Italian thoracic surgeon Paolo Macchiarini and six of his colleagues, one of whom was a whistleblower, have been found guilty of scientific misconduct in the latest investigation into the infamous researcher’s work by his former institution, the Karolinska Institute in Sweden. In a statement published yesterday (June 25), the Institute announced that an analysis of six articles published across four journals had discovered inaccuracies, misleading information, data fabrication, unjustified treatments, and a lack of appropriate ethical approvals. An additional 31 authors were deemed “blameworthy” for their contributions to the publications.
“This decision has been made after careful investigations in a case that has had major impact on Karolinska Institutet, on the scientific community at large, and on public confidence in medical research,” the Karolinska Institute’s president, Ole Petter Ottersen, says in the statement. “In particular, the case has had tragic consequences for patients and their relatives, for which I...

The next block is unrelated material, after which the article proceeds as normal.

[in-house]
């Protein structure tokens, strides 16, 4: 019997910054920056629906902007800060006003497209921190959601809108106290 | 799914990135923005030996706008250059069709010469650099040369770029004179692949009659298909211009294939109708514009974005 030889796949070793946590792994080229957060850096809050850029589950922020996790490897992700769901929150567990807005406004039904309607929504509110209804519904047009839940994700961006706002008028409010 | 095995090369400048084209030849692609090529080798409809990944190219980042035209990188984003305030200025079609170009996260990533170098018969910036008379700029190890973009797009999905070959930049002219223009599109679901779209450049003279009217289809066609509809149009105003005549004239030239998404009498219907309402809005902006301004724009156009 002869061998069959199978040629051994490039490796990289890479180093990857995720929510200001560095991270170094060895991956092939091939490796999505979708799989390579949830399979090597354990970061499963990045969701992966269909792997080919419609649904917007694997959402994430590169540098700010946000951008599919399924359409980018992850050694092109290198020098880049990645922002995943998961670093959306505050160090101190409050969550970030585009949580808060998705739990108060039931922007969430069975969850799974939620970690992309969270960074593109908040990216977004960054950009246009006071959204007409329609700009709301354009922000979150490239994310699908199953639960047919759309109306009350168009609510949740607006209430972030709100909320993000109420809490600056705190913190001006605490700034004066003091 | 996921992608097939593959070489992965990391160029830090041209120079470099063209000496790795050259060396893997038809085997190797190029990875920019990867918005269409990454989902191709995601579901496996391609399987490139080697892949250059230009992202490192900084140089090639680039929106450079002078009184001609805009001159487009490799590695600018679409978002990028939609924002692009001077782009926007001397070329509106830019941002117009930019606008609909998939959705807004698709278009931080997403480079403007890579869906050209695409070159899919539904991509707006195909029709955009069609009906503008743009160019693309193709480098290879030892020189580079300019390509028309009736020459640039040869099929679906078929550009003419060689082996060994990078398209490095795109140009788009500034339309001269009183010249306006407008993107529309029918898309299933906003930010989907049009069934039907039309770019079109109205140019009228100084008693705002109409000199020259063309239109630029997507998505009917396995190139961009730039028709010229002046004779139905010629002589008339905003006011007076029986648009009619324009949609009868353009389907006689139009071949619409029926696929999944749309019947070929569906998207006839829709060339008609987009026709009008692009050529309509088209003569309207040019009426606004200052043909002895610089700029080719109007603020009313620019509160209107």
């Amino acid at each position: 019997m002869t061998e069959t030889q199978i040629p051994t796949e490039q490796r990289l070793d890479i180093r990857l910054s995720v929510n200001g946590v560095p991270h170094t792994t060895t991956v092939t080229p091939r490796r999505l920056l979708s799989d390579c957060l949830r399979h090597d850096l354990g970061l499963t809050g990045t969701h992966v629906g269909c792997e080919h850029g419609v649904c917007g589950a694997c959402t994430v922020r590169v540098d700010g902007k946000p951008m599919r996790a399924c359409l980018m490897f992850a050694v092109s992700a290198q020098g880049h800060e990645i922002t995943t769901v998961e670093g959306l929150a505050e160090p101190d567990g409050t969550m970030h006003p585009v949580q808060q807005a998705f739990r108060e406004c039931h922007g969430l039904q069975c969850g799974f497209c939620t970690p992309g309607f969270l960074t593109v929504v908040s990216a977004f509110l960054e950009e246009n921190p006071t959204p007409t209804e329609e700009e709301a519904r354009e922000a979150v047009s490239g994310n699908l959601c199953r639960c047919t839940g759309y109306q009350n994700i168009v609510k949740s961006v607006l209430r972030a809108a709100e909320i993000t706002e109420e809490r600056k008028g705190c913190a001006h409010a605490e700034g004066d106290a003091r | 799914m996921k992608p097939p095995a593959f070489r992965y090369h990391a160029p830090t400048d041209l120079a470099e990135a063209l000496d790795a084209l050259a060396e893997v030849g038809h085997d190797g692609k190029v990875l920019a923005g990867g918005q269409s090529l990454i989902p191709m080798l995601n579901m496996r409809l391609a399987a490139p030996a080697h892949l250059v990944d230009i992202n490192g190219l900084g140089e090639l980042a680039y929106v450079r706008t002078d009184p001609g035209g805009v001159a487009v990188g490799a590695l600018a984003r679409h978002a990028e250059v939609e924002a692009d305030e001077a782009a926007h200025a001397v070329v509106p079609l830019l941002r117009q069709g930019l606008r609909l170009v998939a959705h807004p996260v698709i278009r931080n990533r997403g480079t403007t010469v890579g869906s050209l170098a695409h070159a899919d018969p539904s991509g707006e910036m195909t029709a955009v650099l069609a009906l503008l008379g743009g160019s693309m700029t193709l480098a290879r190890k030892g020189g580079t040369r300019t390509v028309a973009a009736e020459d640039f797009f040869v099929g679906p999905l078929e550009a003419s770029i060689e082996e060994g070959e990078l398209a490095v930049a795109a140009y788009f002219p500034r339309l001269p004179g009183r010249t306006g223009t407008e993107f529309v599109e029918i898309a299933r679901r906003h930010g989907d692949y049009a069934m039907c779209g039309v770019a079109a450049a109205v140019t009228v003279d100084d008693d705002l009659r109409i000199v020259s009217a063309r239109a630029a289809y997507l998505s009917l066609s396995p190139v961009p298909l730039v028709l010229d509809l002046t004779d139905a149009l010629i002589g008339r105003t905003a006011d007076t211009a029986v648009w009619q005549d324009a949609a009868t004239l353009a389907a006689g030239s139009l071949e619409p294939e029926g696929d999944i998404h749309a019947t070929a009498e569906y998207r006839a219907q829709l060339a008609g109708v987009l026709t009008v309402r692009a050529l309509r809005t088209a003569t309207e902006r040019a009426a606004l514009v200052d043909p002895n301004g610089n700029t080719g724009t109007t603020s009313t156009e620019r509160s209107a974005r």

Macchiarini’s research centered on a radical approach to tracheal transplantation that involved seeding bioengineered windpipes with a patient’s own stem cells. His work became the subject of multiple investigations following the deaths of several patients, along with allegations of ethical oversights and data fabrication.
Macchiarini himself was found guilty of scientific misconduct by the Karolinska Institute (KI) at the end of 2016, along with three coauthors, following an investigation relating to a paper published in Nature Communications in 2014. That paper was retracted in March, 2017. The latest announcement by the institution requests the retraction of all six articles examined in the investigation, all of which were published between 2011 and 2014, mirroring recommendations made by Sweden’s Central Ethics Review Board after its own investigation in 2017.
A spokesperson for The Lancet, where two of the papers were published, tells Retraction Watch, “We welcome the report from the Karolinska Institute. We will study their findings and conclusions carefully and respond as soon as possible.”
Regarding the decision to find one of the four whistleblowers guilty of misconduct, Ottersen notes that “it is KI’s firm opinion that a whistle blower who has participated in a scientific study and also as author of a scientific article, despite reporting, cannot be freed from blame or absolved from responsibility.”